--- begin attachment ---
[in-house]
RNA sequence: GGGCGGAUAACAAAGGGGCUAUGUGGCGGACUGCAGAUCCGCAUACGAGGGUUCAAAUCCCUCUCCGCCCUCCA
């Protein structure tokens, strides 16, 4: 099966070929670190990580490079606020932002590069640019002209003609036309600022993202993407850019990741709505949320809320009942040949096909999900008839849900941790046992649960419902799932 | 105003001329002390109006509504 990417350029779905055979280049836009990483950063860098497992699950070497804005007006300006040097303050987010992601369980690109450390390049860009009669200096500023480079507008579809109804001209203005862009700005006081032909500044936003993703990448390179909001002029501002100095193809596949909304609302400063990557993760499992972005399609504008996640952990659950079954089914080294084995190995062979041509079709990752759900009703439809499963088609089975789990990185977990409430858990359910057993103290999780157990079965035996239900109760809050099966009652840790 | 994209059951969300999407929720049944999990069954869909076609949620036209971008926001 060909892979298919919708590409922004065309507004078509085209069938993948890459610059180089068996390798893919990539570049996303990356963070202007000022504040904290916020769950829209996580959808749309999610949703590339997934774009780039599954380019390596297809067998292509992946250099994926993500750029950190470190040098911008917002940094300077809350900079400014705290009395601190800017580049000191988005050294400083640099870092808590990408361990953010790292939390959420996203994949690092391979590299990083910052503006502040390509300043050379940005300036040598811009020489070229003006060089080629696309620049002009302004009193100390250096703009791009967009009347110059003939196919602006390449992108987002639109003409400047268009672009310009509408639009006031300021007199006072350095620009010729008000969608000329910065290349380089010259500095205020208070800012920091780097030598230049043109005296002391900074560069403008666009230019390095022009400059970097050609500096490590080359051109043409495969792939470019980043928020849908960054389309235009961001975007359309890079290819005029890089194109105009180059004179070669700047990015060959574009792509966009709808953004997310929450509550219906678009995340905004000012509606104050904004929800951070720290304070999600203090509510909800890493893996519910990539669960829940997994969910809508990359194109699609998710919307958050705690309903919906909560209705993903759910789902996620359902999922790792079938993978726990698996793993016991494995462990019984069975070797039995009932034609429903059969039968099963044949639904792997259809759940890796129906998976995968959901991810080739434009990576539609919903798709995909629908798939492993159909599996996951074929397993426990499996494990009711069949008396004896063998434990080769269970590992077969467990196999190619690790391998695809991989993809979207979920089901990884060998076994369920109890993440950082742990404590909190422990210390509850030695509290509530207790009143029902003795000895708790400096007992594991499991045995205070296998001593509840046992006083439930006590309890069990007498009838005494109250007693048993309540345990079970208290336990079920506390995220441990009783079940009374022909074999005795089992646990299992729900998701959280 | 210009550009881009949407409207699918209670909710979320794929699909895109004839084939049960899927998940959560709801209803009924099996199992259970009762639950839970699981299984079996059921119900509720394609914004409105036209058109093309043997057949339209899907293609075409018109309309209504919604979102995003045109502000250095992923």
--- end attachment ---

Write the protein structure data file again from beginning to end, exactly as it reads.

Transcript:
[in-house]
RNA sequence: GGGCGGAUAACAAAGGGGCUAUGUGGCGGACUGCAGAUCCGCAUACGAGGGUUCAAAUCCCUCUCCGCCCUCCA
């Protein structure tokens, strides 16, 4: 099966070929670190990580490079606020932002590069640019002209003609036309600022993202993407850019990741709505949320809320009942040949096909999900008839849900941790046992649960419902799932 | 105003001329002390109006509504 990417350029779905055979280049836009990483950063860098497992699950070497804005007006300006040097303050987010992601369980690109450390390049860009009669200096500023480079507008579809109804001209203005862009700005006081032909500044936003993703990448390179909001002029501002100095193809596949909304609302400063990557993760499992972005399609504008996640952990659950079954089914080294084995190995062979041509079709990752759900009703439809499963088609089975789990990185977990409430858990359910057993103290999780157990079965035996239900109760809050099966009652840790 | 994209059951969300999407929720049944999990069954869909076609949620036209971008926001 060909892979298919919708590409922004065309507004078509085209069938993948890459610059180089068996390798893919990539570049996303990356963070202007000022504040904290916020769950829209996580959808749309999610949703590339997934774009780039599954380019390596297809067998292509992946250099994926993500750029950190470190040098911008917002940094300077809350900079400014705290009395601190800017580049000191988005050294400083640099870092808590990408361990953010790292939390959420996203994949690092391979590299990083910052503006502040390509300043050379940005300036040598811009020489070229003006060089080629696309620049002009302004009193100390250096703009791009967009009347110059003939196919602006390449992108987002639109003409400047268009672009310009509408639009006031300021007199006072350095620009010729008000969608000329910065290349380089010259500095205020208070800012920091780097030598230049043109005296002391900074560069403008666009230019390095022009400059970097050609500096490590080359051109043409495969792939470019980043928020849908960054389309235009961001975007359309890079290819005029890089194109105009180059004179070669700047990015060959574009792509966009709808953004997310929450509550219906678009995340905004000012509606104050904004929800951070720290304070999600203090509510909800890493893996519910990539669960829940997994969910809508990359194109699609998710919307958050705690309903919906909560209705993903759910789902996620359902999922790792079938993978726990698996793993016991494995462990019984069975070797039995009932034609429903059969039968099963044949639904792997259809759940890796129906998976995968959901991810080739434009990576539609919903798709995909629908798939492993159909599996996951074929397993426990499996494990009711069949008396004896063998434990080769269970590992077969467990196999190619690790391998695809991989993809979207979920089901990884060998076994369920109890993440950082742990404590909190422990210390509850030695509290509530207790009143029902003795000895708790400096007992594991499991045995205070296998001593509840046992006083439930006590309890069990007498009838005494109250007693048993309540345990079970208290336990079920506390995220441990009783079940009374022909074999005795089992646990299992729900998701959280 | 210009550009881009949407409207699918209670909710979320794929699909895109004839084939049960899927998940959560709801209803009924099996199992259970009762639950839970699981299984079996059921119900509720394609914004409105036209058109093309043997057949339209899907293609075409018109309309209504919604979102995003045109502000250095992923």